Keep The Fisherman In Your Life Happy: Understanding The Tackle In Their Box

While you may not care about what is in a tackle box, the fisherman in your life does. Whether you are newly dating a guy that loves fishing, or you have been moving around your husband’s fishing supplies for years, understanding what is inside will be appreciated by the person you love. It might not make sense to you to have custom swimbaits, sinkers, lures, and a million hooks in the box, but it matters to your loved one. Consider this, if you are a woman who loves perfume, you can’t get by with just one type. You need variety in your life, and so does the fisherman that you love. Basic Tackle Box Supplies Sinkers, hooks, and fishing line are some of the basic supplies that you will find in a tackle box. Sinkers are usually gray colored, and are little balls that attach to the fishing line. Sinkers are used to add weight to the fishing line, making it possible to cast the line out farther. Sinkers come in a variety of sizes, and they get lost easily when the fishing line gets caught. You may see a large number of sinkers in the tackle box, but they are inexpensive and need to be replaced all the time. Hooks also come in a number of sizes, depending on the type of fish you are trying to catch. Hooks get caught on grass, weeds, logs, and any other debris in the water. Plenty of hooks are needed during a day of fishing. Those Tiny Fish With Hooks on Them When you see all of these fake little fish in your loved one’s tackle box, covered in hooks, these are lures or swimbaits. Each different lure or swimbait is used for a different type of fish. It’s possible that your loved one has old lures, passed down from their father or grandfather. When you want to impress the fisherman in your life with a thoughtful gift, a custom swimbait...

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Tips For Transitioning From Playing College Baseball To Rec-League Softball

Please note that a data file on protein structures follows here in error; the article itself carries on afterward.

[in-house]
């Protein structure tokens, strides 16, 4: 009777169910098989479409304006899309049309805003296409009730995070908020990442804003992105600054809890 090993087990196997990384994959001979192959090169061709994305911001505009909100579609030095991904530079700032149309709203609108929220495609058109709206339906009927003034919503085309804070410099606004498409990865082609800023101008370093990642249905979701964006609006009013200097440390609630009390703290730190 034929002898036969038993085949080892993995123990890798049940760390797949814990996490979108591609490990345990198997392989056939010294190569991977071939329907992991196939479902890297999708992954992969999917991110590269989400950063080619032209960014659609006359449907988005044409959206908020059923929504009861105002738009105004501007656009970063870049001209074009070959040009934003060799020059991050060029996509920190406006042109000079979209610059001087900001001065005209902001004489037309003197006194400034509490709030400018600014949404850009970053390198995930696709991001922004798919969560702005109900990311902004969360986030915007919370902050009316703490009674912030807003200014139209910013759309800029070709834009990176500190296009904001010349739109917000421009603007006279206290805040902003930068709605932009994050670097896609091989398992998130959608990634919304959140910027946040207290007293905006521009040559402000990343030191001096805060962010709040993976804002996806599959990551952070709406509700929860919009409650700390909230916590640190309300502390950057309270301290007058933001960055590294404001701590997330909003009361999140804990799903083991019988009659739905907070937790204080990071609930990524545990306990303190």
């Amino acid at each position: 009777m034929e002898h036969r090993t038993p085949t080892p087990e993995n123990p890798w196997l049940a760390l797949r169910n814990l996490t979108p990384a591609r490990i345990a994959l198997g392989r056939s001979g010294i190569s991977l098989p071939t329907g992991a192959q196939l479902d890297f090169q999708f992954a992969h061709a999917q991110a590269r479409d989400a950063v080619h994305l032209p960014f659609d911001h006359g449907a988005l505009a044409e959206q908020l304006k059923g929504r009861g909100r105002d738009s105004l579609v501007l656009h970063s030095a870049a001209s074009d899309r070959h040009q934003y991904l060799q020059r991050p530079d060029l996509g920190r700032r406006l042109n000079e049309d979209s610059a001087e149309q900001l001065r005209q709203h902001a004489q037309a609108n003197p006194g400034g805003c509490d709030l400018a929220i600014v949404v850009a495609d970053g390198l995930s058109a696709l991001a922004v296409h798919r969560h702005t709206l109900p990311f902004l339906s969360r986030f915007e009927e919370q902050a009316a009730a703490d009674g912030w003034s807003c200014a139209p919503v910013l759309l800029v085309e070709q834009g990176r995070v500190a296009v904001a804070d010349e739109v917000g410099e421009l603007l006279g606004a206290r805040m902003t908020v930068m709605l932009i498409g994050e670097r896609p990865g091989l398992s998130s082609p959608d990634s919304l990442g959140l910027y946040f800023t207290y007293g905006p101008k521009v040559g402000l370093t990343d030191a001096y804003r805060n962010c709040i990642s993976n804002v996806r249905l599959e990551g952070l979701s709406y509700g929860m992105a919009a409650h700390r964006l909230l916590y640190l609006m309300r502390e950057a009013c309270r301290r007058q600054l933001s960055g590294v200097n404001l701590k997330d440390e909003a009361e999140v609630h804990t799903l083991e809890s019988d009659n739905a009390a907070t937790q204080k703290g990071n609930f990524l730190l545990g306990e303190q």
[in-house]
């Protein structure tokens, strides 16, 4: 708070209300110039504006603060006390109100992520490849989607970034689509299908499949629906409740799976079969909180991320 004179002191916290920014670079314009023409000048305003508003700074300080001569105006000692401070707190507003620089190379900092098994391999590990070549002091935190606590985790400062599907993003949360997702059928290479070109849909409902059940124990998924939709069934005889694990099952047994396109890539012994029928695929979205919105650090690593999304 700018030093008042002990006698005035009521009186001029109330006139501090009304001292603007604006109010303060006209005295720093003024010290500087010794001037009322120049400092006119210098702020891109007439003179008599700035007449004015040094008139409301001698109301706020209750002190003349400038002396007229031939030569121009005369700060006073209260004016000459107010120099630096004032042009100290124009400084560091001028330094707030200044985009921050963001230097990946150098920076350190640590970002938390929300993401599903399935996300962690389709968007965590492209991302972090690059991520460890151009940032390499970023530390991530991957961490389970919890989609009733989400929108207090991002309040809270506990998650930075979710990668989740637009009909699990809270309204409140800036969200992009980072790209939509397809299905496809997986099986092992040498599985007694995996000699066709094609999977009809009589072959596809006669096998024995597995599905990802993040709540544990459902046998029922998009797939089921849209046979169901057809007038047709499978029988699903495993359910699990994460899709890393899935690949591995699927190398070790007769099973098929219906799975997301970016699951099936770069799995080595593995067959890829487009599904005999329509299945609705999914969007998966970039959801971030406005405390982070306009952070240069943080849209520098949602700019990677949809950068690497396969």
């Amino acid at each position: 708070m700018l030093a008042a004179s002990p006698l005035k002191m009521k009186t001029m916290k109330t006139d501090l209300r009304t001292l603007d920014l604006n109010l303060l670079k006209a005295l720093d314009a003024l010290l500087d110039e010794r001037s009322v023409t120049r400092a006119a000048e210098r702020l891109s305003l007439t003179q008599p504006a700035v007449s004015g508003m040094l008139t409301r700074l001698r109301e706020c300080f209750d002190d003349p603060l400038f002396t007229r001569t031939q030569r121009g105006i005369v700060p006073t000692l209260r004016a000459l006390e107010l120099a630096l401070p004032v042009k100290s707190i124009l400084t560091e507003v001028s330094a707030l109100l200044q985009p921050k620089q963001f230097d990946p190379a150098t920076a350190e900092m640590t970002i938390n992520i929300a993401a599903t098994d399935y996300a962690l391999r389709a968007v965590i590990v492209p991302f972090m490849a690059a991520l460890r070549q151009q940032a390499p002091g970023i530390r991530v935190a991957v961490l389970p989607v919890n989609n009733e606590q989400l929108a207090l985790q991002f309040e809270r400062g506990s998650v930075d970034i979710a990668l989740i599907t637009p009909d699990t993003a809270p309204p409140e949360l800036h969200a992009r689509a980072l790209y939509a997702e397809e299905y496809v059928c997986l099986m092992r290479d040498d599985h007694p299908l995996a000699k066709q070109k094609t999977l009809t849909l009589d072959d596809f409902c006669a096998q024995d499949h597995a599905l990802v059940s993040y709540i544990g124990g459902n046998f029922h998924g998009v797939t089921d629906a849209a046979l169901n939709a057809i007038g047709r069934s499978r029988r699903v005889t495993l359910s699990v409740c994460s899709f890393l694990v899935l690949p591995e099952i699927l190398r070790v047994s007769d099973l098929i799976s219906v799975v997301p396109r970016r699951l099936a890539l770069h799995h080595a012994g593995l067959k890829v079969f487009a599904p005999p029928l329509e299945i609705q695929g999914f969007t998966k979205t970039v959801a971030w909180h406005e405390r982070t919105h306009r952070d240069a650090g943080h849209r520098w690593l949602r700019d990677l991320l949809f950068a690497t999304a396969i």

When you’ve played baseball at the college level, you’re likely one of the best athletes in your social circle. This means that when it comes time for your friends or colleagues to form a recreational softball league, they might eagerly anticipate the idea of adding you to their roster. As a seasoned player, you’ll be able to help the team win some games — but it’s important to dial down your intensity a little. Rec-league softball isn’t as competitive as college baseball, so you don’t want to carry the same level of intensity that you had in college. Here are some changes that you’ll want to make to your game. Don’t Slide In Hard In recreational softball, some baserunners slide — and others do not. If you plan to slide on close plays, make sure that you do so cleanly. In college, a runner heading to second base will slide in hard with the intention of disrupting the second baseman or shortstop covering the base. The hope is that your slide can cause him to drop the ball or be knocked off balance and unable to throw the ball to first base to complete the double play. This isn’t part of the game in recreational softball, though, so make sure you slide only to the base, rather than at the fielder. Don’t Rip Line Drives Up The Middle While you can’t always dictate where your hits will go, you should try to avoid hitting line drives up the middle of the diamond. In college, doing so can be advantageous — a hard line drive that deflects off a pitcher’s glove can carom away from him, allowing you to scamper to first base. In recreational softball, the pitcher’s rubber is significantly closer than in college baseball, meaning that your hard line drive up the middle could injure the pitcher. Don’t Make Snap Throws In baseball parlance, a snap throw is a quick one that is designed to catch a runner...

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